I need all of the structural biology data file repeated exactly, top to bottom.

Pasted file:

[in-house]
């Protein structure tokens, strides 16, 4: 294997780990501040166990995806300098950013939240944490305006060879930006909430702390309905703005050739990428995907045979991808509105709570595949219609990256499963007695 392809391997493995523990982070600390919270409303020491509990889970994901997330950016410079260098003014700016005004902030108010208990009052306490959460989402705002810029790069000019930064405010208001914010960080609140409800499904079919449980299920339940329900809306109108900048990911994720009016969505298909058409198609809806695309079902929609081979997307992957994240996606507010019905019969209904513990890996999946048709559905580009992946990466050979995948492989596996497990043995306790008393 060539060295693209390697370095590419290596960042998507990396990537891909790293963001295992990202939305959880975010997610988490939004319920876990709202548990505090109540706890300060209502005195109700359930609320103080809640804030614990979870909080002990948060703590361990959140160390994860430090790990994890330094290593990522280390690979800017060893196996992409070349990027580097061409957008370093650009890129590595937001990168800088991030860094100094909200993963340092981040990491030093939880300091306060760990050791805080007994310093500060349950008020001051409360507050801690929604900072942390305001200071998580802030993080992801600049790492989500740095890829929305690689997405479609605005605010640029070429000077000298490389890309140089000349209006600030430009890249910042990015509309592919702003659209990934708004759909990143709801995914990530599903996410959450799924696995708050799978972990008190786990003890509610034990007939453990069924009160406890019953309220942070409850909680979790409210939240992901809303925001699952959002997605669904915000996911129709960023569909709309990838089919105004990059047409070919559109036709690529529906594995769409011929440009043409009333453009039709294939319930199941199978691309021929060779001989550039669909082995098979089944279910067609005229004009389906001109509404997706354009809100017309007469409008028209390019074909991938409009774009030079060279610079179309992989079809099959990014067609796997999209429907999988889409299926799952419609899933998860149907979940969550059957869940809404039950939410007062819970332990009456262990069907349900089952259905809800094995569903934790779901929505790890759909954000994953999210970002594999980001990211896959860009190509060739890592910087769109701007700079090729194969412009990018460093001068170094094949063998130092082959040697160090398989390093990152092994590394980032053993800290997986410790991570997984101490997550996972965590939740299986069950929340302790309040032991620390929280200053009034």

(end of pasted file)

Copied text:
[in-house]
């Protein structure tokens, strides 16, 4: 294997780990501040166990995806300098950013939240944490305006060879930006909430702390309905703005050739990428995907045979991808509105709570595949219609990256499963007695 392809391997493995523990982070600390919270409303020491509990889970994901997330950016410079260098003014700016005004902030108010208990009052306490959460989402705002810029790069000019930064405010208001914010960080609140409800499904079919449980299920339940329900809306109108900048990911994720009016969505298909058409198609809806695309079902929609081979997307992957994240996606507010019905019969209904513990890996999946048709559905580009992946990466050979995948492989596996497990043995306790008393 060539060295693209390697370095590419290596960042998507990396990537891909790293963001295992990202939305959880975010997610988490939004319920876990709202548990505090109540706890300060209502005195109700359930609320103080809640804030614990979870909080002990948060703590361990959140160390994860430090790990994890330094290593990522280390690979800017060893196996992409070349990027580097061409957008370093650009890129590595937001990168800088991030860094100094909200993963340092981040990491030093939880300091306060760990050791805080007994310093500060349950008020001051409360507050801690929604900072942390305001200071998580802030993080992801600049790492989500740095890829929305690689997405479609605005605010640029070429000077000298490389890309140089000349209006600030430009890249910042990015509309592919702003659209990934708004759909990143709801995914990530599903996410959450799924696995708050799978972990008190786990003890509610034990007939453990069924009160406890019953309220942070409850909680979790409210939240992901809303925001699952959002997605669904915000996911129709960023569909709309990838089919105004990059047409070919559109036709690529529906594995769409011929440009043409009333453009039709294939319930199941199978691309021929060779001989550039669909082995098979089944279910067609005229004009389906001109509404997706354009809100017309007469409008028209390019074909991938409009774009030079060279610079179309992989079809099959990014067609796997999209429907999988889409299926799952419609899933998860149907979940969550059957869940809404039950939410007062819970332990009456262990069907349900089952259905809800094995569903934790779901929505790890759909954000994953999210970002594999980001990211896959860009190509060739890592910087769109701007700079090729194969412009990018460093001068170094094949063998130092082959040697160090398989390093990152092994590394980032053993800290997986410790991570997984101490997550996972965590939740299986069950929340302790309040032991620390929280200053009034």